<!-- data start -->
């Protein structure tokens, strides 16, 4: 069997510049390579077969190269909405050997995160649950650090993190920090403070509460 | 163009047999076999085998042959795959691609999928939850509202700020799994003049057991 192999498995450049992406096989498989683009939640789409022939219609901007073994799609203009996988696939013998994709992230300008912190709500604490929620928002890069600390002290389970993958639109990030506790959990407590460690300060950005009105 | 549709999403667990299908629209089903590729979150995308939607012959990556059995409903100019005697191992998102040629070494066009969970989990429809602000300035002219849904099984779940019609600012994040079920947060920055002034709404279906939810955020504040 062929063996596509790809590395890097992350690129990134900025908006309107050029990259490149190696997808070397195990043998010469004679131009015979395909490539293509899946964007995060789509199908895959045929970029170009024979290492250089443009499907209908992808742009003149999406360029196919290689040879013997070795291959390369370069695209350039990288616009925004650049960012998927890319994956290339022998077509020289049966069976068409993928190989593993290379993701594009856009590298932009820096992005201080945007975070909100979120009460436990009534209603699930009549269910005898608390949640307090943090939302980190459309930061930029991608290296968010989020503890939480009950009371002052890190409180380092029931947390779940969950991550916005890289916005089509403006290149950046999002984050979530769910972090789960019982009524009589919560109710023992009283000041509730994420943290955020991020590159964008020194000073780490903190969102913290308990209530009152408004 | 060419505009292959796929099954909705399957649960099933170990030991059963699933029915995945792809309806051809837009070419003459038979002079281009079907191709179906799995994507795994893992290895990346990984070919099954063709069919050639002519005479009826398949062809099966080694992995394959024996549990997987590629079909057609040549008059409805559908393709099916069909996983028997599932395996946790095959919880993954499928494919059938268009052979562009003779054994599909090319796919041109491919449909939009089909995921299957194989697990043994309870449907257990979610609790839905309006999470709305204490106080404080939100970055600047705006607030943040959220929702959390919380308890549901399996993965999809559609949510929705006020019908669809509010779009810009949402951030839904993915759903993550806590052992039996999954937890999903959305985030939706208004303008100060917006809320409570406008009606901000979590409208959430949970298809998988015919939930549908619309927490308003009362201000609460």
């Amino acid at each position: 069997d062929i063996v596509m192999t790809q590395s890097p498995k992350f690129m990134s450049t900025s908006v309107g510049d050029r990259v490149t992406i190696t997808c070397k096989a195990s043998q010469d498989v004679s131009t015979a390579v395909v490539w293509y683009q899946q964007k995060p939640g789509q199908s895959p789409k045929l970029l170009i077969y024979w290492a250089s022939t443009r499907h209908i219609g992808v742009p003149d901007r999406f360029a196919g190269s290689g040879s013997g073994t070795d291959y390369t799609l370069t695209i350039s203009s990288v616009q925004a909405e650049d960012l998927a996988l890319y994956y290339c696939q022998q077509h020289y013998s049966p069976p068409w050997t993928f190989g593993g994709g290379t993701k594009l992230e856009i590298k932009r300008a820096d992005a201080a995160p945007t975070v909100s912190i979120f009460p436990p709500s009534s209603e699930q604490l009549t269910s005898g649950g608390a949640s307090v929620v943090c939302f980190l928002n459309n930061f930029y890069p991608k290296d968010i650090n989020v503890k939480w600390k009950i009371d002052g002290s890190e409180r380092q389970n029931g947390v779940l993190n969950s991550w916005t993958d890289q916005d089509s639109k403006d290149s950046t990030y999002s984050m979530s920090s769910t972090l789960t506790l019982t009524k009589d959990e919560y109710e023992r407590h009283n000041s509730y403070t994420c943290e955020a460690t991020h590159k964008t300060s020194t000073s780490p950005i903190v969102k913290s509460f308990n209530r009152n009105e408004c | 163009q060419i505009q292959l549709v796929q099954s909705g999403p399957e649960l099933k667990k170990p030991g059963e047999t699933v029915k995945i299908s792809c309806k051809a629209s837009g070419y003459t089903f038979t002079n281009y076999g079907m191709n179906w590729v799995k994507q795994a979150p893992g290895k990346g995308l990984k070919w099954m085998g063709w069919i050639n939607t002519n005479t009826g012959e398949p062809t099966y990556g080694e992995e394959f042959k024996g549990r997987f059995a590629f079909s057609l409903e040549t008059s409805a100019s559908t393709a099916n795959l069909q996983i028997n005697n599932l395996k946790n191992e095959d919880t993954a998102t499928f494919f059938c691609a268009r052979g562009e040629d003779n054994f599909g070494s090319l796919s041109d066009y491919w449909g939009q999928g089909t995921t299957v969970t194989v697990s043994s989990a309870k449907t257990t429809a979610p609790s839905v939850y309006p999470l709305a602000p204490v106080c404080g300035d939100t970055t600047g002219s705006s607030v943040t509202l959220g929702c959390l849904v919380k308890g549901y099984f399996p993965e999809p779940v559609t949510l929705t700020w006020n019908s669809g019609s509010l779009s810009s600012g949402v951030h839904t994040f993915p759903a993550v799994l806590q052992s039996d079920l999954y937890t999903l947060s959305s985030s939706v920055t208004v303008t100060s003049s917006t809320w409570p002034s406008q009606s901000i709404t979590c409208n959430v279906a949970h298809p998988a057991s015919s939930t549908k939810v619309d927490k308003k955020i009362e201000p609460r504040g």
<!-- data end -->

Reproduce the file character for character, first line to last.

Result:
């Protein structure tokens, strides 16, 4: 069997510049390579077969190269909405050997995160649950650090993190920090403070509460 | 163009047999076999085998042959795959691609999928939850509202700020799994003049057991 192999498995450049992406096989498989683009939640789409022939219609901007073994799609203009996988696939013998994709992230300008912190709500604490929620928002890069600390002290389970993958639109990030506790959990407590460690300060950005009105 | 549709999403667990299908629209089903590729979150995308939607012959990556059995409903100019005697191992998102040629070494066009969970989990429809602000300035002219849904099984779940019609600012994040079920947060920055002034709404279906939810955020504040 062929063996596509790809590395890097992350690129990134900025908006309107050029990259490149190696997808070397195990043998010469004679131009015979395909490539293509899946964007995060789509199908895959045929970029170009024979290492250089443009499907209908992808742009003149999406360029196919290689040879013997070795291959390369370069695209350039990288616009925004650049960012998927890319994956290339022998077509020289049966069976068409993928190989593993290379993701594009856009590298932009820096992005201080945007975070909100979120009460436990009534209603699930009549269910005898608390949640307090943090939302980190459309930061930029991608290296968010989020503890939480009950009371002052890190409180380092029931947390779940969950991550916005890289916005089509403006290149950046999002984050979530769910972090789960019982009524009589919560109710023992009283000041509730994420943290955020991020590159964008020194000073780490903190969102913290308990209530009152408004 | 060419505009292959796929099954909705399957649960099933170990030991059963699933029915995945792809309806051809837009070419003459038979002079281009079907191709179906799995994507795994893992290895990346990984070919099954063709069919050639002519005479009826398949062809099966080694992995394959024996549990997987590629079909057609040549008059409805559908393709099916069909996983028997599932395996946790095959919880993954499928494919059938268009052979562009003779054994599909090319796919041109491919449909939009089909995921299957194989697990043994309870449907257990979610609790839905309006999470709305204490106080404080939100970055600047705006607030943040959220929702959390919380308890549901399996993965999809559609949510929705006020019908669809509010779009810009949402951030839904993915759903993550806590052992039996999954937890999903959305985030939706208004303008100060917006809320409570406008009606901000979590409208959430949970298809998988015919939930549908619309927490308003009362201000609460």
């Amino acid at each position: 069997d062929i063996v596509m192999t790809q590395s890097p498995k992350f690129m990134s450049t900025s908006v309107g510049d050029r990259v490149t992406i190696t997808c070397k096989a195990s043998q010469d498989v004679s131009t015979a390579v395909v490539w293509y683009q899946q964007k995060p939640g789509q199908s895959p789409k045929l970029l170009i077969y024979w290492a250089s022939t443009r499907h209908i219609g992808v742009p003149d901007r999406f360029a196919g190269s290689g040879s013997g073994t070795d291959y390369t799609l370069t695209i350039s203009s990288v616009q925004a909405e650049d960012l998927a996988l890319y994956y290339c696939q022998q077509h020289y013998s049966p069976p068409w050997t993928f190989g593993g994709g290379t993701k594009l992230e856009i590298k932009r300008a820096d992005a201080a995160p945007t975070v909100s912190i979120f009460p436990p709500s009534s209603e699930q604490l009549t269910s005898g649950g608390a949640s307090v929620v943090c939302f980190l928002n459309n930061f930029y890069p991608k290296d968010i650090n989020v503890k939480w600390k009950i009371d002052g002290s890190e409180r380092q389970n029931g947390v779940l993190n969950s991550w916005t993958d890289q916005d089509s639109k403006d290149s950046t990030y999002s984050m979530s920090s769910t972090l789960t506790l019982t009524k009589d959990e919560y109710e023992r407590h009283n000041s509730y403070t994420c943290e955020a460690t991020h590159k964008t300060s020194t000073s780490p950005i903190v969102k913290s509460f308990n209530r009152n009105e408004c | 163009q060419i505009q292959l549709v796929q099954s909705g999403p399957e649960l099933k667990k170990p030991g059963e047999t699933v029915k995945i299908s792809c309806k051809a629209s837009g070419y003459t089903f038979t002079n281009y076999g079907m191709n179906w590729v799995k994507q795994a979150p893992g290895k990346g995308l990984k070919w099954m085998g063709w069919i050639n939607t002519n005479t009826g012959e398949p062809t099966y990556g080694e992995e394959f042959k024996g549990r997987f059995a590629f079909s057609l409903e040549t008059s409805a100019s559908t393709a099916n795959l069909q996983i028997n005697n599932l395996k946790n191992e095959d919880t993954a998102t499928f494919f059938c691609a268009r052979g562009e040629d003779n054994f599909g070494s090319l796919s041109d066009y491919w449909g939009q999928g089909t995921t299957v969970t194989v697990s043994s989990a309870k449907t257990t429809a979610p609790s839905v939850y309006p999470l709305a602000p204490v106080c404080g300035d939100t970055t600047g002219s705006s607030v943040t509202l959220g929702c959390l849904v919380k308890g549901y099984f399996p993965e999809p779940v559609t949510l929705t700020w006020n019908s669809g019609s509010l779009s810009s600012g949402v951030h839904t994040f993915p759903a993550v799994l806590q052992s039996d079920l999954y937890t999903l947060s959305s985030s939706v920055t208004v303008t100060s003049s917006t809320w409570p002034s406008q009606s901000i709404t979590c409208n959430v279906a949970h298809p998988a057991s015919s939930t549908k939810v619309d927490k308003k955020i009362e201000p609460r504040g």